Discrimination and Harassment
Discrimination and harassment claims often increase in a down economy. Learn the proper techniques for conducing proper workplace harassment investigations, providing sexual harassment training, and more to reduce claims of employment discrimination and preventing sexual harassment in the workplace.
Q. I own and run a paper company in Texas. Some of my employees who are cigarette smokers regularly take more breaks than the two, 15-minute breaks that are allowed under their employment contract—and some of the nonsmokers in the office are getting angry. When I confront the smokers about this conduct, I am increasingly hearing them make an unusual claim—that they have a “disability” and are protected by law. What should I do?
Texas Sen. Jose Rodriguez has proposed a bill barring discrimination against the state's lesbian, gay, bisexual and transgender employees.
Shannon Miller is one of the most successful coaches in NCAA women’s hockey history, but the University of Minnesota-Duluth concluded she and her all female coaching staff were a luxury it could no longer afford. Citing budgetary reasons, UM-D announced it would not renew their contracts.
Speaking at HR Specialist’s 11th annual Labor & Employment Law Advanced Practices Symposium in Las Vegas earlier this month, EEOC General Counsel David Lopez said many employers seem to have an unusual workplace discrimination blind-spot.
Employers with a robust anti-harassment policy can sometimes escape liability if employees unreasonably fail to take advantage of the policy to report alleged harassment. The idea is that employers should have a chance to fix the problem. But if your process is somehow stacked against alleged victims, don’t expect a court to let you off the hook.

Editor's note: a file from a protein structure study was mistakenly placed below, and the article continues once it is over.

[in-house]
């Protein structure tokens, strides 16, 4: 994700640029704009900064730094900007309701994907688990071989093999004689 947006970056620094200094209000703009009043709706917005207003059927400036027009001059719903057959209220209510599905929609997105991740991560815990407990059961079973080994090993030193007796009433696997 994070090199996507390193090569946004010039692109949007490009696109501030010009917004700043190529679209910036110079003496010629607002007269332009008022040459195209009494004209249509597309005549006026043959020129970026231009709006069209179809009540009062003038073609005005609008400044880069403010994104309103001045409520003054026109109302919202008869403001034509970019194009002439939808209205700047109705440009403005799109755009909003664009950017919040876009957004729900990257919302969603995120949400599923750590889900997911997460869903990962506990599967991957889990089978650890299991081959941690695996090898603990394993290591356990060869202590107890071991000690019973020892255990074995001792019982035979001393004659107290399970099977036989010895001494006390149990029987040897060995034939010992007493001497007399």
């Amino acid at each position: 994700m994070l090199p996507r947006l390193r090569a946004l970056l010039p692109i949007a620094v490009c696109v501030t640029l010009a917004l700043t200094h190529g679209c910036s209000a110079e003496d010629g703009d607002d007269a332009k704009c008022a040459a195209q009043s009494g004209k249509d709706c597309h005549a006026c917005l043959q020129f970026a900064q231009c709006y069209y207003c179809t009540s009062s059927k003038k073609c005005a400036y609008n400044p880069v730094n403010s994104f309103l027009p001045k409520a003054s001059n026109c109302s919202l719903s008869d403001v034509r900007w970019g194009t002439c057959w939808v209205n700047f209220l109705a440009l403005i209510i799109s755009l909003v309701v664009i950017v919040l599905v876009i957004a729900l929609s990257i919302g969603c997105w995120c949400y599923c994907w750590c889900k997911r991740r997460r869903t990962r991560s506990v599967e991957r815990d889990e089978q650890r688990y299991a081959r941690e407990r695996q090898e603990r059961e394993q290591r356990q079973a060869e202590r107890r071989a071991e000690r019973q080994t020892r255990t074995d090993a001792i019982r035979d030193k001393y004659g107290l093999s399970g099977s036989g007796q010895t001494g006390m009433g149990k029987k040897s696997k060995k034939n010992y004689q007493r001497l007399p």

Employees who feel so harassed that they have no choice but to quit can still sue. Cut your liability for what’s known as constructive discharge by transferring the employee.
Here’s a warning for new supervisors who want to replace long-term employees with individuals of their own choosing: They could be courting a discrimination lawsuit if the replacements belong to a different protected class and aren’t as qualified as those being replaced.
Asking a simple question such as what type of accent an employee has or what country he grew up in won’t be enough to prove national-origin discrimination. Courts expect employees to talk to one another and without evidence that curiosity about an accent or a co-worker’s background is tied to some sort of discrimination, judges won’t hold employers liable for national-origin discrimination.
A White House executive order that went into effect April 8 prohibits federal contractors and subcontractors from discriminating against employees on the basis of sexual orientation and gender identity.
The EEOC is extraordinarily patient, and employers aren’t its only target.